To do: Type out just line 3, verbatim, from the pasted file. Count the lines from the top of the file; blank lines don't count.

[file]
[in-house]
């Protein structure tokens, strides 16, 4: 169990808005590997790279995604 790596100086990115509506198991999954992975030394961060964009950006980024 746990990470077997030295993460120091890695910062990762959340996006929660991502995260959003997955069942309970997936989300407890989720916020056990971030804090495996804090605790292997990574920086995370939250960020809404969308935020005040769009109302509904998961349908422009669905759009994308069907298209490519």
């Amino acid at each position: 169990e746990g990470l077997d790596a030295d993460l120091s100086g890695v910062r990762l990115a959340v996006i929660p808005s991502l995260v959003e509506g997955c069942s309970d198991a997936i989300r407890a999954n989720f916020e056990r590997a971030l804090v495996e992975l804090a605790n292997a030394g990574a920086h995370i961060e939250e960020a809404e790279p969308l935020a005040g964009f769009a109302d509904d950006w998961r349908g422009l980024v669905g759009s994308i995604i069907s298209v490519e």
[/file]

């Amino acid at each position: 169990e746990g990470l077997d790596a030295d993460l120091s100086g890695v910062r990762l990115a959340v996006i929660p808005s991502l995260v959003e509506g997955c069942s309970d198991a997936i989300r407890a999954n989720f916020e056990r590997a971030l804090v495996e992975l804090a605790n292997a030394g990574a920086h995370i961060e939250e960020a809404e790279p969308l935020a005040g964009f769009a109302d509904d950006w998961r349908g422009l980024v669905g759009s994308i995604i069907s298209v490519e």